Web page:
The writing process – a brief overview

♦ Read the question (very carefully).
♦ Think about what you know about the subject already.
♦ Re-read any lecture notes you have on the subject.
♦ Research in as focused a way as possible. Do you need an introductory text on the subject first? Use recommended texts wherever possible. Always keep reference information about the texts you read.
♦ Draw up a plan. What is the answer to the essay question? Does everything in your plan address the question? Do not worry too much about language at this stage. Keep information in note form.
♦ Keep reading and thinking as you write. Review what you write, and read for information to supplement and challenge what you already have.
♦ Say what you want to say as clearly as possible. Do not over complicate your writing.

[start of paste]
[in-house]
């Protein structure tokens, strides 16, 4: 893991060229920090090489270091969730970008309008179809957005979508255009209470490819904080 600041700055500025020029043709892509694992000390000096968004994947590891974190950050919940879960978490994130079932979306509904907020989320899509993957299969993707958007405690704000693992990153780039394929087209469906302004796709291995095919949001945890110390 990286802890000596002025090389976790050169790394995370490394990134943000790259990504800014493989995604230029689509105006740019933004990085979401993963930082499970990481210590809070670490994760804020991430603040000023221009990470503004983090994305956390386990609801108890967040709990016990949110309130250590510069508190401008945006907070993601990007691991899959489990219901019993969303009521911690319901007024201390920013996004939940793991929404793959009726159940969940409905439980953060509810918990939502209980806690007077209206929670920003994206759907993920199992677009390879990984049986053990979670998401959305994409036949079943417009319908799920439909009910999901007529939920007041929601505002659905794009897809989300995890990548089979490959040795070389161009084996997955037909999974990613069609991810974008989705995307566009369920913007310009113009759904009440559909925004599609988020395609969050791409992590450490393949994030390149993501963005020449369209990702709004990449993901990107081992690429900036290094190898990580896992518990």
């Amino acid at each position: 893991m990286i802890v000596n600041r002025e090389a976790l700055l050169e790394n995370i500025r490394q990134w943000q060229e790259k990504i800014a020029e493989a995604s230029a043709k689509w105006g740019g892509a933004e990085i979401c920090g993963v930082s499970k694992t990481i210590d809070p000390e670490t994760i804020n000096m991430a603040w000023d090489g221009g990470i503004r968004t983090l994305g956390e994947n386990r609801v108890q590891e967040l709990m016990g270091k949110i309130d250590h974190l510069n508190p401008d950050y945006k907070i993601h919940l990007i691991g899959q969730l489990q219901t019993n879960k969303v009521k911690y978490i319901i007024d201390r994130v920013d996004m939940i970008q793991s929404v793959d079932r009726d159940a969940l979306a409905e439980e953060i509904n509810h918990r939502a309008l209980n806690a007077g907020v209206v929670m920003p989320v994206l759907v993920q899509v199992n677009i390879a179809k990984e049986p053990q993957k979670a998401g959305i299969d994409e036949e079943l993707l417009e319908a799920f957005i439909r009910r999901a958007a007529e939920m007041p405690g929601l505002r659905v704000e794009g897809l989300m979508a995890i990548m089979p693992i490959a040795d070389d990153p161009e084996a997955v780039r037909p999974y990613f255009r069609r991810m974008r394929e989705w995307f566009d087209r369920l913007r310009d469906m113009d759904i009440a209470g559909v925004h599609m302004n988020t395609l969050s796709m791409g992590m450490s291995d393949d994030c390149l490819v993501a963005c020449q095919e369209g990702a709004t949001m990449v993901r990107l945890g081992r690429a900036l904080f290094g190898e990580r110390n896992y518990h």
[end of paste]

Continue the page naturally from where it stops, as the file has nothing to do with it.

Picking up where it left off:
♦ Observe the word limit and follow the guidelines of the discipline for citing footnotes and references.

Do not expect to produce your essay in its finished state at your first attempt. Build it up gradually; begin with a rough draft and make revisions. Essay writing is a creative process; the skills of reading, thinking and writing all play a part in helping you produce a final version.

Essay questions
You have to read the essay question very carefully. It contains all the instructions that your lecturers think you need. How well you respond to these instructions decides your grade.

One way of making sure you analyse your question very closely is to identify three key parts of it:

♦ a topic (or broad subject area),
♦ a focus (a specified part of that subject area), and
♦ a comment (an instruction about how you are expected to analyse the focus).